For close to two years, a pharmacist fabricated records to hide the fact that he was selling excessive quantities of cough syrup to individuals, and pocketed more than S$200,000 in profits.
On Wednesday (Dec 7), William Woo Tat Meng, 58, was sentenced to eight months and three weeks in jail for selling nearly 2,500L of codeine-based cough syrup illegally — the first pharmacist to be convicted of the offence under the Poisons Act.
He pleaded guilty to three charges, which include providing false information to the authorities.
Under the Act, pharmacists are not allowed to sell more than two bottles or 240ml of such cough syrup at any one time, and are required to record particulars of customers who buy them.
Woo, who owns Community Pharmacy in Bukit Timah Plaza, sold three to 12 bottles of Dhasedyl syrup per customer, charging S$18 to S$20 per 120ml-bottle.
The court charges showed that he dispensed a total of 20,440 bottles between May 7, 2013 and April 23, 2015.
To sell more of the cough medicine and to avoid detection from the authorities, Woo entered false information in his dispensing record books, using fictitious names or re-entering previous customers’ details.
When he was questioned by the authorities, he revealed that he had been carrying out these acts for the past 10 years. He also admitted that about 90 per cent of his records were falsified.
His modus operandi came to light on April 10, 2015, when an enforcement officer from the Health Sciences Authority (HSA) conducted a routine audit at his pharmacy. The officer found that Woo’s dispensing records showed an active retail sale of cough syrup, and that his room contained six cartons of the medicine.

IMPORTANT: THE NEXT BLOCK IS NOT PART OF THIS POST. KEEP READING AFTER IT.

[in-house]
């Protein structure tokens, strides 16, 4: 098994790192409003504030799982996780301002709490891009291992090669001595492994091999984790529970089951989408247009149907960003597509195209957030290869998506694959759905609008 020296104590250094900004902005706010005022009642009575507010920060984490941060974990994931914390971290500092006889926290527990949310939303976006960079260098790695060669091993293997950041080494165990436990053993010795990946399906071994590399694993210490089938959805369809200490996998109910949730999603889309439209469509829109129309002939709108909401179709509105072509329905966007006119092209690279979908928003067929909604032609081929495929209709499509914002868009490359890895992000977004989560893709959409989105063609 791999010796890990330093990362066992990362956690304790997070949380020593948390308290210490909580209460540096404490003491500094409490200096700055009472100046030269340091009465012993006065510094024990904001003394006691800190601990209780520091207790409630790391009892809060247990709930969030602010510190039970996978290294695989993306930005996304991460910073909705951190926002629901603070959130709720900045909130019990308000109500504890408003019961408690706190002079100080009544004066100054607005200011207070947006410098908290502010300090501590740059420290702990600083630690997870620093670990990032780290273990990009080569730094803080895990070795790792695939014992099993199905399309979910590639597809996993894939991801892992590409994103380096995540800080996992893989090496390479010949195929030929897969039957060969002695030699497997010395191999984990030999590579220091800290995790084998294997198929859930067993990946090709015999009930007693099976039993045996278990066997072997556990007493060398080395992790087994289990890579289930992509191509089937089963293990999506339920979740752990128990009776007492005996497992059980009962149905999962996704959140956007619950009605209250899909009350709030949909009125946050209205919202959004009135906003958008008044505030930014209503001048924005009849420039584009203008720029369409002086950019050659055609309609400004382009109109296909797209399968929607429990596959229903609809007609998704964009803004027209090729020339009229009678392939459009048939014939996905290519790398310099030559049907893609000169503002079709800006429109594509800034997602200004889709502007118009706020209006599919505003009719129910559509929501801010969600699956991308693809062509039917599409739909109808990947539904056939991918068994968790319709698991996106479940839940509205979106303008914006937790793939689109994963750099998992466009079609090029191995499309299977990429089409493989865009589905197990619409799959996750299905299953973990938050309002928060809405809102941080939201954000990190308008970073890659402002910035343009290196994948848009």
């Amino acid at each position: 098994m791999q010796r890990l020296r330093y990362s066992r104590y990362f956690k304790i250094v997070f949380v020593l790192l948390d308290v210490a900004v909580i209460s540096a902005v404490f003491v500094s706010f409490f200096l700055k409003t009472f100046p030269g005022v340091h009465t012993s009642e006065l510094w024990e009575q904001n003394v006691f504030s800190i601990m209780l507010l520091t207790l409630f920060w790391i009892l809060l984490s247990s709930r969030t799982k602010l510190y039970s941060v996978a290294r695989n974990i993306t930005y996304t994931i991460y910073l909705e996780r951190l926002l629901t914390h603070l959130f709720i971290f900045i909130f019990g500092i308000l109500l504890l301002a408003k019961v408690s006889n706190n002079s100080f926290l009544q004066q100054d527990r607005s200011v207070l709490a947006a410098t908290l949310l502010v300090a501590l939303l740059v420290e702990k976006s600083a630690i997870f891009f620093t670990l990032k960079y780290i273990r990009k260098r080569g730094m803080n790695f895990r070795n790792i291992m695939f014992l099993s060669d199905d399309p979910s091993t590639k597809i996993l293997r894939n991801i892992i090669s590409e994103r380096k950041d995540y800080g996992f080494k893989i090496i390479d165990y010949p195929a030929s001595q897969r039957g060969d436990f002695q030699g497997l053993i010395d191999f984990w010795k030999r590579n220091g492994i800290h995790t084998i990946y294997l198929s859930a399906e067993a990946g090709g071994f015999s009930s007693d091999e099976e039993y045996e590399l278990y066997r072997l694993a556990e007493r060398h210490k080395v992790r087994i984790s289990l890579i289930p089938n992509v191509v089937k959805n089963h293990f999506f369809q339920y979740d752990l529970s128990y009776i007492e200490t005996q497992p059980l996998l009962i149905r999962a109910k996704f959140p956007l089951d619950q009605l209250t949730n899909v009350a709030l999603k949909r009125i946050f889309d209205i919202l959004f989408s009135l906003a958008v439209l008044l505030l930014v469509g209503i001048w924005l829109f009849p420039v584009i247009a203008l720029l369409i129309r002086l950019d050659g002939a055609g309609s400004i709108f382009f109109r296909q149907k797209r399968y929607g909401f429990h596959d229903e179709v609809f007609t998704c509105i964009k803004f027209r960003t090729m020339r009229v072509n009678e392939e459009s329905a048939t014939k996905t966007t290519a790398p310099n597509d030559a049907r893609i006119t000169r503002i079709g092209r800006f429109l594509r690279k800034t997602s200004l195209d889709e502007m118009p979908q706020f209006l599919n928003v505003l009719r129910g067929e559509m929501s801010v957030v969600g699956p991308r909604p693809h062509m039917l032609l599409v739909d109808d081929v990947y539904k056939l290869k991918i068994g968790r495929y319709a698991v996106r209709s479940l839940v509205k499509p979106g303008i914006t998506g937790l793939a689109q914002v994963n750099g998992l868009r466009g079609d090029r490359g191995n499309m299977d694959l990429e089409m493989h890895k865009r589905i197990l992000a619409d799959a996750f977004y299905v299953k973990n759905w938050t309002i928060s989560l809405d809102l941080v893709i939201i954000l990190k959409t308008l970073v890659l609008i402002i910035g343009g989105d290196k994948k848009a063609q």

Following a surveillance by the HSA later that month, 14 bottles of cough syrup were seized from a customer who left Woo’s pharmacy.
Investigations revealed that the customer paid S$280 for the cough syrup (S$20 per bottle) and that Woo did not ask for his particulars during the sale. He also entered 14 fictitious names for the 14 bottles sold.
The customer, a Malaysian who has been working in Singapore since 2000, told the authorities that he found out from friends that cough syrup may be easily bought from Woo’s pharmacy. The cost was $18 a bottle, but it would go up to $20 a bottle if more than six bottles were bought.
Woo admitted to the authorities that he made a profit of about S$11.45 a bottle, and these sales were not recorded.
During investigations, Woo told HSA that he made between S$10,000 and S$12,000 per month from the legal and illegal sales of Dhasedyl syrup. However, the authorities estimated that the profits made from the illegal sales were between $244,529 and $285,409 for the May 2013 and April 2015 period.
In sentencing Woo, District Judge Jasvender Kaur said that he had abused his position as a pharmacist and was well aware that codeine is a potentially addictive substance that is abused by drug addicts in between their consumption of illicit drugs.
“It is all the more serious as the accused was doing (this) to profit from the illegal sales, which encourage and facilitate codeine abuse,” she added.